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Forced unpaid leave at ryanair

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Forced unpaid leave at ryanair

Old 30th Sep 2008, 21:00
  #161 (permalink)  
 
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So can we take it then that you work for neither and are actually employed as a general sh*t stirrer?
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Old 30th Sep 2008, 21:39
  #162 (permalink)  
 
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Seems like a man who once said I'll only stick it in a little

Next winter it'll be 6 weeks and in time it will be 6 months on 6 months off so each man year will generate 1200hrs.
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Old 30th Sep 2008, 21:44
  #163 (permalink)  
 
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JW411

yes thats correct. And I get sh*t loads of money for it too.

Over and out

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Old 1st Oct 2008, 06:03
  #164 (permalink)  
 
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Ignore these idiots and there lies. People can write what they like in here about the amount of money they make, you only have to look at Kremlins' rants about how he makes 3 times as much as a Ryanair Captain.
Viking101 is simply another shyte stirrer in the same mould with nothing better to do but trawl the threads on PPRuNe.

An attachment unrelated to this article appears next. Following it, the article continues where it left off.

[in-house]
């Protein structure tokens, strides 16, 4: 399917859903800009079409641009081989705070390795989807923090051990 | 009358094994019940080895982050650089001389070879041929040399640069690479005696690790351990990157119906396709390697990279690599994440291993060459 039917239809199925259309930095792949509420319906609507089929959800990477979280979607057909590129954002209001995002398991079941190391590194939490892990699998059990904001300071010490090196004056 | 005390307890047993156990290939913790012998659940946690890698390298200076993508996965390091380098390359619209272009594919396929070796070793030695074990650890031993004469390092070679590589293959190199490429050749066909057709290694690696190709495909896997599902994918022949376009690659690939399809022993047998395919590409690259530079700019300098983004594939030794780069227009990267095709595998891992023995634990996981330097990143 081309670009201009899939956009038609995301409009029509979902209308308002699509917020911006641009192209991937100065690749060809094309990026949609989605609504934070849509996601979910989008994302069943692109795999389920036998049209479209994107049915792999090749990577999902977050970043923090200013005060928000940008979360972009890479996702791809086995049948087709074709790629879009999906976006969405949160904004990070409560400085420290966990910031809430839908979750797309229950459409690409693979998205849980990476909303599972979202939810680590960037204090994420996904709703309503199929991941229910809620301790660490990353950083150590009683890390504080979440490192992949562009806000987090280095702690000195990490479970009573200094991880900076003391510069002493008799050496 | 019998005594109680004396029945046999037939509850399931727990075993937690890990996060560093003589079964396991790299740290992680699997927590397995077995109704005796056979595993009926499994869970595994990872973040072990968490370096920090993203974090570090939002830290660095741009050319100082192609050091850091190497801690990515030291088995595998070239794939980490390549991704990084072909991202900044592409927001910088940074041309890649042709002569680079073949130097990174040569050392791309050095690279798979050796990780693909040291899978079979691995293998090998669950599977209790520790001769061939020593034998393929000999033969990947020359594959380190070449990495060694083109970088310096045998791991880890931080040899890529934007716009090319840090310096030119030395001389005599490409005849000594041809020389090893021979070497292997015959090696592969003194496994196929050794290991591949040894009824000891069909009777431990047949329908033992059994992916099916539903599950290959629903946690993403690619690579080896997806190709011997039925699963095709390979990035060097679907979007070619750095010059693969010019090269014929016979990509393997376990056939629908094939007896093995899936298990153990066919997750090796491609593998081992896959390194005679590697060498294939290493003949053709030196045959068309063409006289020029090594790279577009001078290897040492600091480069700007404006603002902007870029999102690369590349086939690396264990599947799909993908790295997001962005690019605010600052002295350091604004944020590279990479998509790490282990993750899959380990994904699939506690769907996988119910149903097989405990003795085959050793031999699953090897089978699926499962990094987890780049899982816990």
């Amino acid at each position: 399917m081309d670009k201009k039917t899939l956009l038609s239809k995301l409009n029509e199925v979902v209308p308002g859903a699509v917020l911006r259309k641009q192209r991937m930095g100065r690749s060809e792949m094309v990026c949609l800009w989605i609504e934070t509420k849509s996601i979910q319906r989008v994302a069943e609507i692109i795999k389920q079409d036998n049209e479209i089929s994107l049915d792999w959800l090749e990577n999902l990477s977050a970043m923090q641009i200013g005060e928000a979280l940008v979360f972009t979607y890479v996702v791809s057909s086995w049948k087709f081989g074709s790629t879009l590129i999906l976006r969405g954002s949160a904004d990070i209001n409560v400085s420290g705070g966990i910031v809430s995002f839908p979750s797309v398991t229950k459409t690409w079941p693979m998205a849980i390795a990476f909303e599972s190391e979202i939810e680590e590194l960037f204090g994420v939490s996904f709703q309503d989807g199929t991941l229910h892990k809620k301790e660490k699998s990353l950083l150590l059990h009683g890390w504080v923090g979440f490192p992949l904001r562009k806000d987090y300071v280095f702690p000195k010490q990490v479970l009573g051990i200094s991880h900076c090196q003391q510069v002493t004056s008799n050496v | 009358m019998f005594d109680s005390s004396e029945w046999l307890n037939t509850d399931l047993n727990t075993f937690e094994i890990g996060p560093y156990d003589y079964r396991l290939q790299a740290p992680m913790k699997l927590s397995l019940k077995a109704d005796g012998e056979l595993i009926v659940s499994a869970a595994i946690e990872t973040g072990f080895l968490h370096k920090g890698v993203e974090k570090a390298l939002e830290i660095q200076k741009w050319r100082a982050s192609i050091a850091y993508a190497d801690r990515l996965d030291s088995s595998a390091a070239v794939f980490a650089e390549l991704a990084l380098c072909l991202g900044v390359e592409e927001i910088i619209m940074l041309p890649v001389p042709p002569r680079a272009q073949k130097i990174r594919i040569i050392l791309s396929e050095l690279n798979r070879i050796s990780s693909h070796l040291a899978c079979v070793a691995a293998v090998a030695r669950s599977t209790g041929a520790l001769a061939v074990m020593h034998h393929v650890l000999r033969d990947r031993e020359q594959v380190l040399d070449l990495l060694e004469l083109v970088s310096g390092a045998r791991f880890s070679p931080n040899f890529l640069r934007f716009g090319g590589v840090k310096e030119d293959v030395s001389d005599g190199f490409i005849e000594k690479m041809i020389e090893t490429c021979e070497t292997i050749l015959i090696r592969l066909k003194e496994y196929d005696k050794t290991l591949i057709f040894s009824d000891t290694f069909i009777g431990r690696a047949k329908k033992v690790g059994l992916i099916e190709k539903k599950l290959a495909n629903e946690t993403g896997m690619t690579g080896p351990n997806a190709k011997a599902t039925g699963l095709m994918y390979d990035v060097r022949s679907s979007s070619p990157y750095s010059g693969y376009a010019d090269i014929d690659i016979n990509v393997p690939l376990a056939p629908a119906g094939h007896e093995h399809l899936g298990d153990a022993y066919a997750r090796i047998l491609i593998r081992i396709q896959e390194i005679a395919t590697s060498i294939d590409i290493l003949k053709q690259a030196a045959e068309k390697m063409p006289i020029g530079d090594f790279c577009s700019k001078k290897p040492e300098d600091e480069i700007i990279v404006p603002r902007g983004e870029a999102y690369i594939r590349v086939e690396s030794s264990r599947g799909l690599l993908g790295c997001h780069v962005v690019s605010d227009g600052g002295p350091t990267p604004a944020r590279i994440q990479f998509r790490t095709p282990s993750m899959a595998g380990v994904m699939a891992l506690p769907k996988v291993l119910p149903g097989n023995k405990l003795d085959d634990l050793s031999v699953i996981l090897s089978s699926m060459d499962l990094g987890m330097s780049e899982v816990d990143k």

I'm off on two weeks holiday now, paid for by MOL incidentally.
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Old 1st Oct 2008, 07:03
  #165 (permalink)  
 
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Hang on, ok Ryanair is not popular. I also don't like the company BUT the pay is good. Much better than what you get in most of the other compagnies.

p.s no i do not work for ryanair
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Old 1st Oct 2008, 07:11
  #166 (permalink)  
 
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A few weeks unpaid leave,not fan an of MOL but at least he dosn't wait for the banks to close in and reacts to the market conditions.
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Old 1st Oct 2008, 08:44
  #167 (permalink)  
 
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I also don't like the company BUT the pay is good. Much better than what you get in most of the other compagnies.
You comparing apples and oranges? Look at packages not just take home figures. Then take out of your ryanair take home pay all the things that other airlines provide as part of the package, then look at hours worked for the money and also pray you don't go long term sick...............then demonstrate how much better it is than most.

PP
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Old 1st Oct 2008, 08:45
  #168 (permalink)  
 
Join Date: Oct 1999
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Doesn't matter if you have a perm contract

This is from a Permanent Ryanair's Contract of Employment issued in Oct 06

20. Excess Capacity